top of page

Cagnes-Sur-Mer – Week 3 Recap

We have reached the halfway point of the Flat season at Cagnes-Sur-Mer, and this is the 3rd “recap” that I have written and by far the shortest. French Racing is my “thing”. I like the program book, the fact that the sport doesn’t revolve around handicap marks or one week of racing in March or June. This Sunday afternoon saw a dilemma in the Mills household, as the Irish Champion hurdle clashed with the Grand Prix de Pau and the 10-runner Grade 3 in the South of France won, getting the big screen whilst the Irish Champion was relegated to the phone. (A brief look at State Man would leave me thinking he was impressive but won’t beat Constitution Hill next month). Youtwo Glass was an impressive winner of the Grand Prix and despite a late gamble on the winner, the 10-runner field had been 7/2 plus for most of the day, with 7 trainers providing the 10 horses going to post for the seasonal highlight at Pau. The premise of “less is more” is fully supported by the French National Hunt program, but I am digressing a little from Cagnes and whilst there are lots of positives, French racing has its own issues, and my biggest negative is the pace races are run at.

Prix Sky Lawyer

One of the feature races this week was the Prix Sky Lawyer, a 3-year-old trial that produced Pretty Tiger in 2021, but the 2023 renewal turned into a bit of a farce. I was really looking forwards to this race, not least because Amelielympique had been declared by Jerome Reynier (see related articles), but with only 4 runners going to post the alarm bells were ringing that this might not turn into the trial that it usually is, and so it proved. The race was run at a crawl and the winner, Al Barq, who has won his last 3 starts on the PSF, was able to pick off the early leader Harry Way in the closing stages. The race had a familiar feel to it, as the lack of true pace meant that it turned into a 2-furlong sprint in the home straight, a fact backed up by a finishing percentage of 113% for the last 600 meters. Al Barq will get the credit for the win, but I have no doubt that he has benefitted from a couple of cute rides by Jean-Bernard Eyquem, who doesn’t get the credit he sometimes deserves and looking back on his earlier form, he has yet to prove himself capable in a truly run race. He will most likely be shorter in the markets than he should be next time. By contrast, both Amelielympique and Mqse De Maintenon were given an almost impossible task by giving the leaders 4-lengths or more in a slowly run race and their closing sectional times suggest that they were the best horses in the race.

3-year-old Maidens

Enough of the negativity. Let’s move on to the 3-year-old maidens where we saw a couple of interesting winners who could well be worth following in the weeks to come. Tell Me Why had run a solid debut behind Black Falcon on debut and he delivered on that promise to win at the second time of asking on 30th January. Fabrice Vermeulen has already had 11 winners from his first 50 runners this calendar year and his son of Shalaa never really looked like getting beaten on Monday. Having settled behind the pace, he picked up readily when asked in the closing stages and whilst the form in behind can be questioned, he did it well enough to suggest he should be capable of winning a Class 2 race on his next start.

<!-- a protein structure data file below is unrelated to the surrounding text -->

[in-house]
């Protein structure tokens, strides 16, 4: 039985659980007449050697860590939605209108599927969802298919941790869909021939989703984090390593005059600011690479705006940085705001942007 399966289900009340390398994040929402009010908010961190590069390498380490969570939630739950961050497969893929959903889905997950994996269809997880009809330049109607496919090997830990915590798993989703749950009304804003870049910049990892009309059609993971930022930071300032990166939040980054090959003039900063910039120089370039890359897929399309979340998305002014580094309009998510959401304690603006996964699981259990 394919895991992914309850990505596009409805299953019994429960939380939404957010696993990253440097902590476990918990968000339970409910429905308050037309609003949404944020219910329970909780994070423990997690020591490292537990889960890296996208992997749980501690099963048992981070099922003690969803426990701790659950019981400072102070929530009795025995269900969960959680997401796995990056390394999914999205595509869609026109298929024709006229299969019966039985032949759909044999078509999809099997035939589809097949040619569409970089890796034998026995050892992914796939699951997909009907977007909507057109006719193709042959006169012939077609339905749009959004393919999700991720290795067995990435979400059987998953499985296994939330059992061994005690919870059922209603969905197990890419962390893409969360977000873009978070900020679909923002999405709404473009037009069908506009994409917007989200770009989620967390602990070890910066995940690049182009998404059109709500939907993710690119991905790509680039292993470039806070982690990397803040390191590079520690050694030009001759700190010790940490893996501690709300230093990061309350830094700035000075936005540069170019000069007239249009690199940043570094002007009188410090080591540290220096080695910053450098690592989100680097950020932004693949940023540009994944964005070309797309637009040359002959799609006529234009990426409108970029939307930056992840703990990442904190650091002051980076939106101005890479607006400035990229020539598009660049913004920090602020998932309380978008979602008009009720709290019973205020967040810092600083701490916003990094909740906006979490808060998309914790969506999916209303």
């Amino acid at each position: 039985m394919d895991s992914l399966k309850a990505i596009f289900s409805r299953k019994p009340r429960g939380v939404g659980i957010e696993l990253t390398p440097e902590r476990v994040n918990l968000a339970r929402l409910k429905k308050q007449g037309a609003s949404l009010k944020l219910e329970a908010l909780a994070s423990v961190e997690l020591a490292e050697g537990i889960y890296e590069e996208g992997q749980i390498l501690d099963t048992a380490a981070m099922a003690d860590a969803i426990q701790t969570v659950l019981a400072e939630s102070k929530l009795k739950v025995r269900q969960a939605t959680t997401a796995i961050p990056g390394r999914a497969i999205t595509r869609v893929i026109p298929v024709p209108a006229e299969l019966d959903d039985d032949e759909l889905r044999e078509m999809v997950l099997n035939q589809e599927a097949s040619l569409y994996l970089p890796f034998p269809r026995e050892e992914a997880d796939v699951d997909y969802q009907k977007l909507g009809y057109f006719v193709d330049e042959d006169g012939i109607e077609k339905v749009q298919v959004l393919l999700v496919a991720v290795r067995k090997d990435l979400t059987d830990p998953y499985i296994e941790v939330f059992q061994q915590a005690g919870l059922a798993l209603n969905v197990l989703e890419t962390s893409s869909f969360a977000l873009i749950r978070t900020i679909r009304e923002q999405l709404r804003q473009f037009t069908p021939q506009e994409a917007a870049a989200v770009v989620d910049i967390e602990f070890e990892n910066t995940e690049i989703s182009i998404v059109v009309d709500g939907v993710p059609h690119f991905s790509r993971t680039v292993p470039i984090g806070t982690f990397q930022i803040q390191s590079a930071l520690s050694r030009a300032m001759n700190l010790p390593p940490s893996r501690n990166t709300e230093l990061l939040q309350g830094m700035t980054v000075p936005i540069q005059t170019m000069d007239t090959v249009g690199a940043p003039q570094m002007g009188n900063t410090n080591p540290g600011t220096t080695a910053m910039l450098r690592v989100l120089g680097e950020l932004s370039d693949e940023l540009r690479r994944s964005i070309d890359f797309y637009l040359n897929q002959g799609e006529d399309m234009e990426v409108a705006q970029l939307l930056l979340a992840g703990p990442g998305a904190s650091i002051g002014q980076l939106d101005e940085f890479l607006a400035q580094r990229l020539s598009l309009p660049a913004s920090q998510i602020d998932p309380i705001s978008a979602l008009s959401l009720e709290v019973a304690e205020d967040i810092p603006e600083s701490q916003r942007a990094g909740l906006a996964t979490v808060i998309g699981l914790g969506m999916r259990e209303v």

The second maiden winner to add to the notebook is Yes Zara, who won a filly’s maiden over the extended 10-furlongs on the Turf. Despite finishing 11th on debut, she had made a good start to her career in a Deauville maiden in December that has worked out extremely well and she improved on that effort when winning at the 2nd time of asking. Travelling in Mid-Division, she made sustained progress by coming wider in the home straight and stayed on well through the line. As has become customary, the race was steadily run, but despite a finishing speed of 109%, she was able to get herself on terms and always looked like the winner once doing so. Neither Yes Zara nor Tell Me Why have suggested that they are likely to develop into Group 1 horses for 2023, but they both look like winning races, especially in the early months of the year before some of the bigger guns appear.

Prix Des Iles Des Embiez

I wouldn’t normally get overly excited by a Class 3 conditions race, especially not one for horses who have never placed in pattern company and have not won above this grade in the last 12-months. However, for the winner of this race, AGADOR, I will make an exception. As a 4-year-old, making just his 4th career start, he has clearly had his issues, but the fact that Jean-Claude Rouget and White Birch Farm are persisting with this son of Caravaggio speaks for his potential and to be fair to the horse he has won 3 of his 4 starts. His winning time of 2:17.20 is 3s faster than any other horses has run over 2,150m so far this season and he travelled like a good thing before readily putting the race to bed at the 2-furlong pole. The 2nd placed Cuncerto brought some solid form to the table and adds a bit of context to this performance. If he is over the issues that have kept him away from the track, we can assume that there is further improvement to come and he looks the horse most likely to make his mark in a higher grade from this weeks action.

Recent Posts

See All


bottom of page